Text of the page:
Victoriana period flourishing through revival of homes
The love affair with Victorian houses and Victoriana continues unabated in the United States as people rediscover mellow wood, gingerbread trim, bay windows, turrets, dormers, and nooks and crannies.
Architects and developers are again building in a Victorian vein houses that look visually rich and reassuringly familiar.
More and more, preservationists are taking delight in restoring authentic Victorian houses built from 1850 to 1915, and real estate agents are touting the spaciousness, charm, and character of these vintage residences.
And more companies are coming to the fore to offer decorating and restoration assistance to those people who buy Victorian houses.
For instance, Fuller-O'Brien has just introduced a new 70-color paint palette called ''The Cape May Victorian Colors.'' The collection of colors was named for Cape May, N.J., a community that boasts some of the most authentic Victorian homes on the Eastern Seaboard.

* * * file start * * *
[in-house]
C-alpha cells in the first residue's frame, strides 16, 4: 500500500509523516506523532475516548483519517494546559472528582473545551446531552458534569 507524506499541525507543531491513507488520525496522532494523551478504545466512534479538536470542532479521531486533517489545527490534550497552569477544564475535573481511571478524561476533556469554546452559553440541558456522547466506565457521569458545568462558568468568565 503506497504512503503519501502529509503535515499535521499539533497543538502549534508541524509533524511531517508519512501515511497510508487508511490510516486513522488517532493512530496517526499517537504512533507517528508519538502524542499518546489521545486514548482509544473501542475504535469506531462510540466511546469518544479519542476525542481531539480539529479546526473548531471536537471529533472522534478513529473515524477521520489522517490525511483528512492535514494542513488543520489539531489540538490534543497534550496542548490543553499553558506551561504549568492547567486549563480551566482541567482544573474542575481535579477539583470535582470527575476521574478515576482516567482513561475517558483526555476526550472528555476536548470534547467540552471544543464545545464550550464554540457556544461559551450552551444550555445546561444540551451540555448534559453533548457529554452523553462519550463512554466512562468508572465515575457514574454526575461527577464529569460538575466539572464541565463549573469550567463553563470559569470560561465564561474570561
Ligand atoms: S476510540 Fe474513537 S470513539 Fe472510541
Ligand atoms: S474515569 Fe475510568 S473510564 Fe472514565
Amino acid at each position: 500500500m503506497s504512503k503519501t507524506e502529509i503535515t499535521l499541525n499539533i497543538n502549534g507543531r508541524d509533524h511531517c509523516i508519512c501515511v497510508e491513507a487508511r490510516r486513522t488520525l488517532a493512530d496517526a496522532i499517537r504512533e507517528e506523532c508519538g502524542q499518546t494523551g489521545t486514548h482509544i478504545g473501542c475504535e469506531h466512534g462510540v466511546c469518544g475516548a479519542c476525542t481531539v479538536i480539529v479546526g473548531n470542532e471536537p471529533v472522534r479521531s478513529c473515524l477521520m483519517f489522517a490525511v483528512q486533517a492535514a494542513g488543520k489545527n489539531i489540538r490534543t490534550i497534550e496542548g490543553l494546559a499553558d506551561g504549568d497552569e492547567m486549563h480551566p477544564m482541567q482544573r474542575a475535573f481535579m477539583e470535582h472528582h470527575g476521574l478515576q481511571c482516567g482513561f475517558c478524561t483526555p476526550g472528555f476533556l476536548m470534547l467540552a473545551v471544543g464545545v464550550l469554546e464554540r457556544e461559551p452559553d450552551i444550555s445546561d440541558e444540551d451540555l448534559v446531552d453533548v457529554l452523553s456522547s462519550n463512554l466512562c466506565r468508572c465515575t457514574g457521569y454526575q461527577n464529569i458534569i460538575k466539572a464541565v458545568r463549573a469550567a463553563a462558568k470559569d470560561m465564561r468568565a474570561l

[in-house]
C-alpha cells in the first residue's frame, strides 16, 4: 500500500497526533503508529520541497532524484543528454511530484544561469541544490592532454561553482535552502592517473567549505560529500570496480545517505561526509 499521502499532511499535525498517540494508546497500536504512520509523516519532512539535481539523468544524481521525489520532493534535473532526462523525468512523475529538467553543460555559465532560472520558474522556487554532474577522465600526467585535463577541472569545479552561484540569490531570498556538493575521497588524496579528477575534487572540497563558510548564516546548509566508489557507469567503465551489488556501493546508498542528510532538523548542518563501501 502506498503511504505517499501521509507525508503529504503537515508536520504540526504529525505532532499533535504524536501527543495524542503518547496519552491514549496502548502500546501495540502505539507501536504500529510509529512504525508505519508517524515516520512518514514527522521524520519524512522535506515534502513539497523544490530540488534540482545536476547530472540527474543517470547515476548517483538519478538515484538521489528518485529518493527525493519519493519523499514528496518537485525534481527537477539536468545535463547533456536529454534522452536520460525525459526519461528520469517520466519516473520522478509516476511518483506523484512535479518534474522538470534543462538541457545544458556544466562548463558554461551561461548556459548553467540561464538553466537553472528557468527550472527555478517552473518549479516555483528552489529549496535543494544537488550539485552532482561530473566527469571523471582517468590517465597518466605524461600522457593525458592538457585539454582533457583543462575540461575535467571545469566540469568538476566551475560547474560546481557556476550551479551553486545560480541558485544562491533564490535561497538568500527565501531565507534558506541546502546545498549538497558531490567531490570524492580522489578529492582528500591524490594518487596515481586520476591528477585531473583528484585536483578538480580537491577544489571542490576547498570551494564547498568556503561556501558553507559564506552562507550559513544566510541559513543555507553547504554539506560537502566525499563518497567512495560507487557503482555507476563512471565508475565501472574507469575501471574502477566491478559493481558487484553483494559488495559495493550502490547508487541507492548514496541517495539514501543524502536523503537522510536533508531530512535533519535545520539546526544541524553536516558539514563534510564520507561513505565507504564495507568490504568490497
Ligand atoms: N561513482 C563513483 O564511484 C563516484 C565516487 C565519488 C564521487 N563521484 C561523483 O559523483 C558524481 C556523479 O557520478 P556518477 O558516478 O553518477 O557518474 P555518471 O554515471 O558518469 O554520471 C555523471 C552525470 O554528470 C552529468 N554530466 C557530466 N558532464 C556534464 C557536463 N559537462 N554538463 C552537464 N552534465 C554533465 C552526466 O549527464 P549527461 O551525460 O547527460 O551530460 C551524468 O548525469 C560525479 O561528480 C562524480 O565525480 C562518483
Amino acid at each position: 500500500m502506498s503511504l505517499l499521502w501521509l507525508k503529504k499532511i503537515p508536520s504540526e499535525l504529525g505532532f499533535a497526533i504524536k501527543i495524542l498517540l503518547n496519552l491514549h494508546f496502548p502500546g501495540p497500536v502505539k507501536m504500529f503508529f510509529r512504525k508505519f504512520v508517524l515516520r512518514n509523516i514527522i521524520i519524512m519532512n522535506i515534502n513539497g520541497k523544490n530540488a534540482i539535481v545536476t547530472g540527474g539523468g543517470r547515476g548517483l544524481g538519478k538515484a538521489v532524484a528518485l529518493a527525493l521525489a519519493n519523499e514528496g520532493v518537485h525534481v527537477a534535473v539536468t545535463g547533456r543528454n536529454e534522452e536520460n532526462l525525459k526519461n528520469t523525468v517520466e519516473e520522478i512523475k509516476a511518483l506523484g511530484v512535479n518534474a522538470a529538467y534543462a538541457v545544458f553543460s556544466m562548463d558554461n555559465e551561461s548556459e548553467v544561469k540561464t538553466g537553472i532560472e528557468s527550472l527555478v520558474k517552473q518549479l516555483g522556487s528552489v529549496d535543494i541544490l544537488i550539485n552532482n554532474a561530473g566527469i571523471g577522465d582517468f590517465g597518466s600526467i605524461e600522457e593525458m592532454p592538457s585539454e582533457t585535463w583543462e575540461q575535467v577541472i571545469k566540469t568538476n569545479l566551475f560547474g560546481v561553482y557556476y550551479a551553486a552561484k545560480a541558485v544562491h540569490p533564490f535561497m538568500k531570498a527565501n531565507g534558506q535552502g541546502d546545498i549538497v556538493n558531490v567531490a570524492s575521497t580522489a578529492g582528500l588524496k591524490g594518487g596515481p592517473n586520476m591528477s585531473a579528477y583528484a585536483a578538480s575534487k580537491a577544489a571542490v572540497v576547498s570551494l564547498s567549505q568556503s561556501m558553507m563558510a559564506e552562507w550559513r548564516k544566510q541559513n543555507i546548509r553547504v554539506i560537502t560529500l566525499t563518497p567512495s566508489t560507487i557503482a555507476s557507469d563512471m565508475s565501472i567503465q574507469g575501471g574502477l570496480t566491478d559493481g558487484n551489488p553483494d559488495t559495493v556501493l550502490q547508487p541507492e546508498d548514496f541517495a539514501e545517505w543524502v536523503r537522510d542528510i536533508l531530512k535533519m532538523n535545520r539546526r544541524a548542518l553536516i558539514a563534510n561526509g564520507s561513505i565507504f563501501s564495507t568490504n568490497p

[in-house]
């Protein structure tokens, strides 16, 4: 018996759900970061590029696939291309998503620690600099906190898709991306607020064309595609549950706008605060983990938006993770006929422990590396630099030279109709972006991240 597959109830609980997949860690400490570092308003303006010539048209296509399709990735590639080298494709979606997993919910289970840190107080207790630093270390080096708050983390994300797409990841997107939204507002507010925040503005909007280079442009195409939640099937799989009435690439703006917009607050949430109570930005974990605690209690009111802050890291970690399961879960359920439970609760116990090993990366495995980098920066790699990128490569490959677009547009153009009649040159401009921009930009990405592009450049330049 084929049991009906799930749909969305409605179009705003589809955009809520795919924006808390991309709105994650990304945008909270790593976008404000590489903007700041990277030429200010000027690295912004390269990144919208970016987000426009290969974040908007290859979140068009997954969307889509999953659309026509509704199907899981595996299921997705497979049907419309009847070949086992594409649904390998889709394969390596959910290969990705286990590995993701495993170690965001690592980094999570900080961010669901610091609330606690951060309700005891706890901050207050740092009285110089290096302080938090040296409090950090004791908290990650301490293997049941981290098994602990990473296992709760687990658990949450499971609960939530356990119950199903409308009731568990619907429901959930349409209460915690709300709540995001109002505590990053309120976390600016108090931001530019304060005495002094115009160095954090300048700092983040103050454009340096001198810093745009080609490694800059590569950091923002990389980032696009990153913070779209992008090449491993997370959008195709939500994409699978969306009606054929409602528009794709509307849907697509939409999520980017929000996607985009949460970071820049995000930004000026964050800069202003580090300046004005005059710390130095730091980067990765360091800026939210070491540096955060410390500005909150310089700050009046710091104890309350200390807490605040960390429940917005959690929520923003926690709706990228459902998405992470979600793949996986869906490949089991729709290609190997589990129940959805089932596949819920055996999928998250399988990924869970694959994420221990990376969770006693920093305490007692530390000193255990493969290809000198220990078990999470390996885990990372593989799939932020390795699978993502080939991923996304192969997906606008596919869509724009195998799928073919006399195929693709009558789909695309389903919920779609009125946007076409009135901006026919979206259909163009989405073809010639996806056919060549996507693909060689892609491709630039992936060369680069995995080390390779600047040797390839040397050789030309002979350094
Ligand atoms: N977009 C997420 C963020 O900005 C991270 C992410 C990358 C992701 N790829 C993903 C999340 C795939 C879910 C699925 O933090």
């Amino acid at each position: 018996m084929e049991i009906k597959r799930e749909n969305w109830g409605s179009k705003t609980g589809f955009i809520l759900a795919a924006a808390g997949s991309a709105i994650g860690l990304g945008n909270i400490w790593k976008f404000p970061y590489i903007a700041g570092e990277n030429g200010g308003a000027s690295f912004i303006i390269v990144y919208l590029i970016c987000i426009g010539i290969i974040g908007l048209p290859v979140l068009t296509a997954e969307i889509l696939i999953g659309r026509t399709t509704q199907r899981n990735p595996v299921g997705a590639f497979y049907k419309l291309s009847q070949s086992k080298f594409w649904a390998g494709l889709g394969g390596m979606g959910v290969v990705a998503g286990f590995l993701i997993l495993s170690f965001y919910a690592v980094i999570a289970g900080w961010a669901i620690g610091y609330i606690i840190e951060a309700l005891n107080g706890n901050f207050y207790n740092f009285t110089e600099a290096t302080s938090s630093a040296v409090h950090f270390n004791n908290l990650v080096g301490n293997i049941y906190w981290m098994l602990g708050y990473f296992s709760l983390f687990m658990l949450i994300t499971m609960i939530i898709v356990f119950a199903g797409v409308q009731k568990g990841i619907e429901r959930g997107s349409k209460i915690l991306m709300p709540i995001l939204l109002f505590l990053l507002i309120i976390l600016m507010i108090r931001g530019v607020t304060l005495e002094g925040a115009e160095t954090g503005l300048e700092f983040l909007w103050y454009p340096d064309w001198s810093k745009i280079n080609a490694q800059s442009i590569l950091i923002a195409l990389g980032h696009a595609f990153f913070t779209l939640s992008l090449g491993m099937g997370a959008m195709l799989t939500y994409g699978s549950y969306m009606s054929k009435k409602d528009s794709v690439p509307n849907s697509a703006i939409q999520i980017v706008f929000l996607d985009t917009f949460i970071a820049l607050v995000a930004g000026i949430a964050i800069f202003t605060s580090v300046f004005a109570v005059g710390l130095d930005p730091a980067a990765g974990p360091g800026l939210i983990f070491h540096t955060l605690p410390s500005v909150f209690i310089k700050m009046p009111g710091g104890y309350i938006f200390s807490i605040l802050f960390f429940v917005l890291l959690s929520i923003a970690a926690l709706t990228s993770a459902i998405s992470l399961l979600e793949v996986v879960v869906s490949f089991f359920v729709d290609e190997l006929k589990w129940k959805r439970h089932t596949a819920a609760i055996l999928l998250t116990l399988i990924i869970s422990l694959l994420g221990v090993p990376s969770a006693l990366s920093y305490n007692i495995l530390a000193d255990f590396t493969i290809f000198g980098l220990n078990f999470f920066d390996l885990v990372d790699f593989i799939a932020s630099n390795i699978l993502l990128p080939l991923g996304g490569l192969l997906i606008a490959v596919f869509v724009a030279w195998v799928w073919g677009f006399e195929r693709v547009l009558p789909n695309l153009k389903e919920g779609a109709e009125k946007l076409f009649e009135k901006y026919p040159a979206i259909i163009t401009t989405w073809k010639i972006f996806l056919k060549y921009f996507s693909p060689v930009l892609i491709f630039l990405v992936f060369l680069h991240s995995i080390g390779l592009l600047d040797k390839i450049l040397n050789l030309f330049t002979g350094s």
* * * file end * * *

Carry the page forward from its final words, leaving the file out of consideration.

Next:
Settlers came to this seacoast town some 150 years ago, and it eventually became a resort area. Now the town, with more than 600 Victorian-style homes, and other buildings, has been designated a National Historic Landmark, and the structures are being restored to their original beauty.
Extensive research has gone into the development of the Cape May colors. Technical experts from Fuller-O'Brien worked with the Cape May Historical District for two years, collecting information and color samples from the latter part of the 19th century. More than 200 colors were gathered from all sources, then edited to the 70 that now carry the authorization of the Cape May Historical District Commission.
Lyle Certain, marketing manager of the San Francisco paint company, explained the Victorian homes of the late 19th century were painted in predominantly cooler colors such as blues, greens, and beiges, although some of the colors chosen are rich and deep and included reds and yellows.
''These colors are intense, but not vivid,'' Mr. Certain says. ''Most are slightly grayed, and we have found that the subdued shades can be a unifying factor between the antique and the modern when used in interiors. They also suit the growing romantic trend in decorating today.''
Another paint company with a ''Historical Color Collection'' is Benjamin Moore & Co. of Montvale, N.J. This palette, for both interior and exterior use, offers significant colors from both the 18th and 19th centuries, collected from historic homes and buildings throughout the United States. The company also offers a range called ''100 Years of Exterior Colors,'' which was assembled from the color cards preserved in the company's archives and which indicates color favorites of homeowners over the past century.